After Reading Overdressed…What Do I Do Now?

As I stated in my previous post, reading Overdressed and taking one of Claire Kennedy’s sewing classes changed me. I now have a strong desire to make my own clothes and give up buying ready-to-wear garments as much as I can. I don’t know if I can manage to make everything I wear, but I want to make as much as I can. It just makes sense for me.

I have always been frustrated with ready-to-wear clothing. Every shopping trip I make is upsetting. For example, if I look at 30 garments in any given store, I may find 10 that I actually like. Of those 10, seven look like they will work with my body, so I will try them on in the dressing room. Of those seven, three will end up looking absolutely hideous on me; one will fit poorly, one will have a color that isn’t as flattering as I expected, and one will have a terrible color and fit poorly. Of the four remaining garments, two will look so-so and I’ll pass on them because they simply do not justify a purchase. The other two that actually fit and flatter me will come home with me. I’ll wear them until they fade or fall apart beyond repair. I’ve been known to get several years of wear out of a garment, and my current record is a full decade!

But lately, that doesn’t happen. I am having more trouble finding things I like. It seems to me that trends are getting worse. Aside from a brief period of time a few years back when tailored shirts were all the rage, trendy clothing has never flattered me.  My taste does not change much from year to year, and my figure is the same – the classic hourglass – so why not lock on to what works for me and make it for myself? I hate most of the trends and can’t wear them anyway, so why not adhere to my own style? If it flatters my figure and compliments my skin tone, why abandon it just because fashion dictates a new trend? Besides, the classics never go out of style, and fortunately, the classics are exactly what works for me!

In addition, if I happen to find a classical look in a ready-to-wear garment, nothing lasts beyond a season any more. I have an array of clothing from Eddie Bauer, JCPenney, Kohl’s, and Old Navy (and yes, I cringed with guilt when Elizabeth Cline called out those retailers as “bland” and cheap). EB clothing tends to last a bit longer, but I have a few Eddie Bauer pieces that are already worn and faded after wearing them for two seasons. I even have an EB top that has fabric pills around the hips after only one season of wear! Kohl’s and JCPenney clothes come in second as far as quality goes, but they also have a tendency to fade, lose their shape, and look worn out around the hem and collar. Old Navy is the worst offender. Their fabrics get thinner every year, and it’s been years since I’ve been able to wear an Old Navy top without having to layer a tank top or camisole underneath it. It’s clearly a clever scheme to make you buy two tops instead of just one. Most of the clothes from all the retailers have one major thing in common: they are boring. Because the trendy clothes never work for my figure, I end up buying lots of boring solid-color stretchy knit tunic tops. They all scream “frumpy mom!”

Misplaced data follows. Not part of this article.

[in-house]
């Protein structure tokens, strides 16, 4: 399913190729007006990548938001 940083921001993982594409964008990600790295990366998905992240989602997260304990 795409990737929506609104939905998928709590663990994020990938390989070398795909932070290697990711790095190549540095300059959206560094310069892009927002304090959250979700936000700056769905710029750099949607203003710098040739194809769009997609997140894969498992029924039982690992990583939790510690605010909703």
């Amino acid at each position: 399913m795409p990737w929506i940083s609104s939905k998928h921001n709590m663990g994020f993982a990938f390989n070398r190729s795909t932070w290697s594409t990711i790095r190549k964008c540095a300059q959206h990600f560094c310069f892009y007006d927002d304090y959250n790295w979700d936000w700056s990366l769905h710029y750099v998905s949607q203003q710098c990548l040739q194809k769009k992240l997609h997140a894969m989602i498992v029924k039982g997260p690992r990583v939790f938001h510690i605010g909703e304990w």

As for the rest of my wardrobe, it’s pretty good. I’m not a fast fashion addict who buys tons and tons of trendy cheap clothing every year. I tend to invest in a several pairs of high quality shoes – which tend to go with everything I wear and are very comfortable – rather than dozens of pairs of cheap uncomfortable shoes that only match one or two outfits each. I have some pretty good jeans, pants, and skirts. My dress collection is great; I have several amazing vintage dresses, a few decent modern dresses, and few that I made from vintage patterns. Unfortunately, they aren’t suitable for everyday casual wear, and that’s what I really need. I need things that go well with jeans and casual pants, things that I can wear when I go out with my husband or if I go shopping, but the tops I have are terrible.

With that in mind, I have two goals. One is to dress better. I have to start dressing like I mean it. I have to break out of my frumpy knit top slump. The other goal is to make more of my own clothing. That means that I really need to work on selecting good patterns and fabric, fitting those patterns to my own body, and being careful, neat, and thorough with my sewing. No sloppy seams, no unfinished seams, no shortcuts, no “well that looks like crap but it will have to do.”

I think I can do this. I at least have to try!


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